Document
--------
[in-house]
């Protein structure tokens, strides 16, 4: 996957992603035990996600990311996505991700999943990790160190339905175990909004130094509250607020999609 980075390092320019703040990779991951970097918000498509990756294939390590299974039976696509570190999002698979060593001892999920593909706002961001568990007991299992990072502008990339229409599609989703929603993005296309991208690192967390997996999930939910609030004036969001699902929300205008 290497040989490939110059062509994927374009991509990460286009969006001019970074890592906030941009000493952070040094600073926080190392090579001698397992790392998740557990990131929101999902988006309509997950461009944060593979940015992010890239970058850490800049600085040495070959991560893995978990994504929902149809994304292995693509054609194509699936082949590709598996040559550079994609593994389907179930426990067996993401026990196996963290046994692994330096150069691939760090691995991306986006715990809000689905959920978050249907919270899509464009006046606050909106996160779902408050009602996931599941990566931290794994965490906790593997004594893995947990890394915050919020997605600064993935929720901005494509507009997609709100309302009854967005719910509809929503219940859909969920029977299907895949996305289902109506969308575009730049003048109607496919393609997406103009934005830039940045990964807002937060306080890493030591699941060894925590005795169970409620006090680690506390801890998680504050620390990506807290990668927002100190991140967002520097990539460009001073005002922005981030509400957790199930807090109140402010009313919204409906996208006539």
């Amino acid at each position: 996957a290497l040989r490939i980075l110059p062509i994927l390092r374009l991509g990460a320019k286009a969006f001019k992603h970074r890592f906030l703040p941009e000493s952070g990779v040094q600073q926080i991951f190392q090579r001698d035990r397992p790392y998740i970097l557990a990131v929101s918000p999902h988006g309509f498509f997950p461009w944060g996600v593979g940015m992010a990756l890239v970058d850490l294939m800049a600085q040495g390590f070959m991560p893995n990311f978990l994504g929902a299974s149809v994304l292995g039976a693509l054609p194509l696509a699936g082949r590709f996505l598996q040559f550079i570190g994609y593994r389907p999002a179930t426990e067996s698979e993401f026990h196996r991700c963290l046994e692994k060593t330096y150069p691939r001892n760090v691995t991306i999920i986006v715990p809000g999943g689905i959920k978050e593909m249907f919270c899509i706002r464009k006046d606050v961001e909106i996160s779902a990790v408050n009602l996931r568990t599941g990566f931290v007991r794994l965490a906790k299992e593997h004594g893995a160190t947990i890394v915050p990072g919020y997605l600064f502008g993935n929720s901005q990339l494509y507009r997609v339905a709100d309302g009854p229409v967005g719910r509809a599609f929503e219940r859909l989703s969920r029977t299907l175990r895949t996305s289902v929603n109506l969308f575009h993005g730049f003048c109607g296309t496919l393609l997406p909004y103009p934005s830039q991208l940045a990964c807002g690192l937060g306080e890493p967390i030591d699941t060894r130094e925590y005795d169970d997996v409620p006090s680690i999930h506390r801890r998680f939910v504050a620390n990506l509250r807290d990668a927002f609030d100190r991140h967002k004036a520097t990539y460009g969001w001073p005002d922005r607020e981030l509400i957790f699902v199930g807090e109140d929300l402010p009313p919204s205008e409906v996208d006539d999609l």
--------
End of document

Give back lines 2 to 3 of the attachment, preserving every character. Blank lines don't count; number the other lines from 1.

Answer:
């Protein structure tokens, strides 16, 4: 996957992603035990996600990311996505991700999943990790160190339905175990909004130094509250607020999609 980075390092320019703040990779991951970097918000498509990756294939390590299974039976696509570190999002698979060593001892999920593909706002961001568990007991299992990072502008990339229409599609989703929603993005296309991208690192967390997996999930939910609030004036969001699902929300205008 290497040989490939110059062509994927374009991509990460286009969006001019970074890592906030941009000493952070040094600073926080190392090579001698397992790392998740557990990131929101999902988006309509997950461009944060593979940015992010890239970058850490800049600085040495070959991560893995978990994504929902149809994304292995693509054609194509699936082949590709598996040559550079994609593994389907179930426990067996993401026990196996963290046994692994330096150069691939760090691995991306986006715990809000689905959920978050249907919270899509464009006046606050909106996160779902408050009602996931599941990566931290794994965490906790593997004594893995947990890394915050919020997605600064993935929720901005494509507009997609709100309302009854967005719910509809929503219940859909969920029977299907895949996305289902109506969308575009730049003048109607496919393609997406103009934005830039940045990964807002937060306080890493030591699941060894925590005795169970409620006090680690506390801890998680504050620390990506807290990668927002100190991140967002520097990539460009001073005002922005981030509400957790199930807090109140402010009313919204409906996208006539």
């Amino acid at each position: 996957a290497l040989r490939i980075l110059p062509i994927l390092r374009l991509g990460a320019k286009a969006f001019k992603h970074r890592f906030l703040p941009e000493s952070g990779v040094q600073q926080i991951f190392q090579r001698d035990r397992p790392y998740i970097l557990a990131v929101s918000p999902h988006g309509f498509f997950p461009w944060g996600v593979g940015m992010a990756l890239v970058d850490l294939m800049a600085q040495g390590f070959m991560p893995n990311f978990l994504g929902a299974s149809v994304l292995g039976a693509l054609p194509l696509a699936g082949r590709f996505l598996q040559f550079i570190g994609y593994r389907p999002a179930t426990e067996s698979e993401f026990h196996r991700c963290l046994e692994k060593t330096y150069p691939r001892n760090v691995t991306i999920i986006v715990p809000g999943g689905i959920k978050e593909m249907f919270c899509i706002r464009k006046d606050v961001e909106i996160s779902a990790v408050n009602l996931r568990t599941g990566f931290v007991r794994l965490a906790k299992e593997h004594g893995a160190t947990i890394v915050p990072g919020y997605l600064f502008g993935n929720s901005q990339l494509y507009r997609v339905a709100d309302g009854p229409v967005g719910r509809a599609f929503e219940r859909l989703s969920r029977t299907l175990r895949t996305s289902v929603n109506l969308f575009h993005g730049f003048c109607g296309t496919l393609l997406p909004y103009p934005s830039q991208l940045a990964c807002g690192l937060g306080e890493p967390i030591d699941t060894r130094e925590y005795d169970d997996v409620p006090s680690i999930h506390r801890r998680f939910v504050a620390n990506l509250r807290d990668a927002f609030d100190r991140h967002k004036a520097t990539y460009g969001w001073p005002d922005r607020e981030l509400i957790f699902v199930g807090e109140d929300l402010p009313p919204s205008e409906v996208d006539d999609l």